Up until this time the primary use of oil was for kerosene for heating and light.
June 23: “Is our climate changing? The succession of temperate summers and open winters through several years, culminating last winter in the almost total failure of the ice crop throughout the valley of the Hudson, makes the question pertinent. The older inhabitants tell us that the winters are not as cold now as when they were young, and we have all observed a marked diminution of the average cold even in this last decade.” – New York Times, June 23, 1890
(I)-John A. MacDonald (1815-1891), a Scott, leader of the New Liberal Conservative Party, died and ended a gloomy period for Native Canadians. The Canadian population stood at four and one half million.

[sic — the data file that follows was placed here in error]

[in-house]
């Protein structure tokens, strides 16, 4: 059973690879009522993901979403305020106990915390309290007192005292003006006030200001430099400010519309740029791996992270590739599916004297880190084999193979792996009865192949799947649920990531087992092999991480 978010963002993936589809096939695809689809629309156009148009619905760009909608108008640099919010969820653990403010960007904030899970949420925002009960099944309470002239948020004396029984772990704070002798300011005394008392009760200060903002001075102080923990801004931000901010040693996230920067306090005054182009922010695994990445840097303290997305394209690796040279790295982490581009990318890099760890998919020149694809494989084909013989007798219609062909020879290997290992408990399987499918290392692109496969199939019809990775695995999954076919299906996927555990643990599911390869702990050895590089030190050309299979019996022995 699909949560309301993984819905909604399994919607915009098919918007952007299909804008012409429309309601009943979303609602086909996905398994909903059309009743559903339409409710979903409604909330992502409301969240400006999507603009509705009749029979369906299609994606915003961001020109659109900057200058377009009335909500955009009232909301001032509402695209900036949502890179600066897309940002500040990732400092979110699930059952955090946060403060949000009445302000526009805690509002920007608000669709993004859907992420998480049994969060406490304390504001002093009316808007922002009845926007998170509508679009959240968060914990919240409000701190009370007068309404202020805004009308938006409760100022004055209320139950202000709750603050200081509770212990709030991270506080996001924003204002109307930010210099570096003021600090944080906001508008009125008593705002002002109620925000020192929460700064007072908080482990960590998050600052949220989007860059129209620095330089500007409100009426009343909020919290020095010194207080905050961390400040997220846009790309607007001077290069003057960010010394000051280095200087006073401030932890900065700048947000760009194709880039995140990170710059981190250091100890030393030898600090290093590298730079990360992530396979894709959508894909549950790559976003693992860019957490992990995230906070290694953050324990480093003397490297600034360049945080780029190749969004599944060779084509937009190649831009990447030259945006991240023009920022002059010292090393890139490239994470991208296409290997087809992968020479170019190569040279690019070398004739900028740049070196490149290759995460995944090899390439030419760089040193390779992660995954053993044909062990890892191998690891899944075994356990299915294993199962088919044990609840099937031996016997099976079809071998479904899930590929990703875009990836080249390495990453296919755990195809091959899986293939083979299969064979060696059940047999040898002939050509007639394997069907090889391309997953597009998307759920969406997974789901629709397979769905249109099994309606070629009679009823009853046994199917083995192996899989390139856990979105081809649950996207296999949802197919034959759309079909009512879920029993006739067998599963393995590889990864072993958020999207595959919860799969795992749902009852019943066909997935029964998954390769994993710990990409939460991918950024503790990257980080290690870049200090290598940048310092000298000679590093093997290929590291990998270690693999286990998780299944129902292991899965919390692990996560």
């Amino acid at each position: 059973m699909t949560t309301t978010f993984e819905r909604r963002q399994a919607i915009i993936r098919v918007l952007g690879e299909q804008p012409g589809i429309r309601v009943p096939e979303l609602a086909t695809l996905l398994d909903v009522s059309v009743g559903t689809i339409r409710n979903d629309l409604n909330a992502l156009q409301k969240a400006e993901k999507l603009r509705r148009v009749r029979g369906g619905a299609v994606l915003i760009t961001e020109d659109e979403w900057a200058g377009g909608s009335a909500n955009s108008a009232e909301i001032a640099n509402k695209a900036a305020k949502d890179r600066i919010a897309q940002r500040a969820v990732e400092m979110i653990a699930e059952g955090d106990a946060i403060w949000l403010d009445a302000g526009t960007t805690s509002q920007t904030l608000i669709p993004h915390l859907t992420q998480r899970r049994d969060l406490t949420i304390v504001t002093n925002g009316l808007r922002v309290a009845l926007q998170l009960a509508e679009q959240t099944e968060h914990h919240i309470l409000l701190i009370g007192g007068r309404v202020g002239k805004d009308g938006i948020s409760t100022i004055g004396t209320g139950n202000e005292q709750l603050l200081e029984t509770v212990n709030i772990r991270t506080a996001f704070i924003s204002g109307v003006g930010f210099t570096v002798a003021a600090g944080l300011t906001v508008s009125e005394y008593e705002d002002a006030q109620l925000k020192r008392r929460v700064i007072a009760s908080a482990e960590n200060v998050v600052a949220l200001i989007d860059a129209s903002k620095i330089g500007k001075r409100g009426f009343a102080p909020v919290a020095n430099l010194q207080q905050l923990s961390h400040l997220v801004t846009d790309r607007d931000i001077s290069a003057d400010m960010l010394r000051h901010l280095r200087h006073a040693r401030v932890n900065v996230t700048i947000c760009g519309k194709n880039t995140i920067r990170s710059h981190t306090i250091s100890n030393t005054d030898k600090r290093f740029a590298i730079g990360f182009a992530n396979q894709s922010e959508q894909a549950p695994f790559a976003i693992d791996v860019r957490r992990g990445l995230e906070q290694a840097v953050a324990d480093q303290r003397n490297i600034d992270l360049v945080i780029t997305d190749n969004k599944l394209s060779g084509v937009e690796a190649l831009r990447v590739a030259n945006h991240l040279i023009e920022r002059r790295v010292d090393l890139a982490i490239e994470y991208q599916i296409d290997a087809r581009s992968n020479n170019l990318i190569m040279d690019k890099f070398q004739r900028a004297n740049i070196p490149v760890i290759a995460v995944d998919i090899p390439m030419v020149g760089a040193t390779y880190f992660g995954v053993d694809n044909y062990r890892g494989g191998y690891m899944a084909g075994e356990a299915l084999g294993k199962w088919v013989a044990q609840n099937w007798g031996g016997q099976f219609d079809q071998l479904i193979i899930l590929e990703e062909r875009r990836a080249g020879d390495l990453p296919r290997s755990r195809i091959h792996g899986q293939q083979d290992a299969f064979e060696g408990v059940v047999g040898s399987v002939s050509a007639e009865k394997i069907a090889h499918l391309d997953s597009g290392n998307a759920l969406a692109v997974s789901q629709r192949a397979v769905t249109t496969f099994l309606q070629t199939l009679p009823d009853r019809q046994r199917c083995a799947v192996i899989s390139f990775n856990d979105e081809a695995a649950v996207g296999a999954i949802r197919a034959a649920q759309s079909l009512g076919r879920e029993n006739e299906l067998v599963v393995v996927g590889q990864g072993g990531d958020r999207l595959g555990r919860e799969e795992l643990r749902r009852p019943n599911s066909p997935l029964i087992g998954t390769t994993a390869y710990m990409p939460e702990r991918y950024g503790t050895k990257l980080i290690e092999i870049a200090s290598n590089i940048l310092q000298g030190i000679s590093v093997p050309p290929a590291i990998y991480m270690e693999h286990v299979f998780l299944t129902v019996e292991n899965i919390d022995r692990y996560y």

The first Ukrainians from the Provinces of Galicia and Bukovyna in the Austria-Hungarian empire arrived at the port of Montreal. They immediately traveled by train to Winnipeg. This first party consisted of Ivan Pylypin (Pillipin) (1859-1936) and Vasyl (Wasyl) Eleniak b-1883 and his son Vasyl L. Elyniak, Lurko Panischak was rejected and had to turn back in Europe as he didn't have enough money to reach Canada. At this time East European folks were not welcome in Canada. They came without their wives and children because of fear of the unknown. It took 2 1/2 days to reach Winnipeg. It was obvious we were in wild country. They took out homesteads on two quarter sections for $10.00 each. A chance encounter with a shoemaker who said "It's warmer in North West Territories (Alberta) go take a look). Ivan went to the land office to enquire and was told "Fine we will give you free train tickets. Go pick a good piece of land. We got lots." Ivan took the train to Calgary and liked what he saw so he returned to Winnipeg. He then went back to Austria-Hungarian in early 1892 to get the wives and children.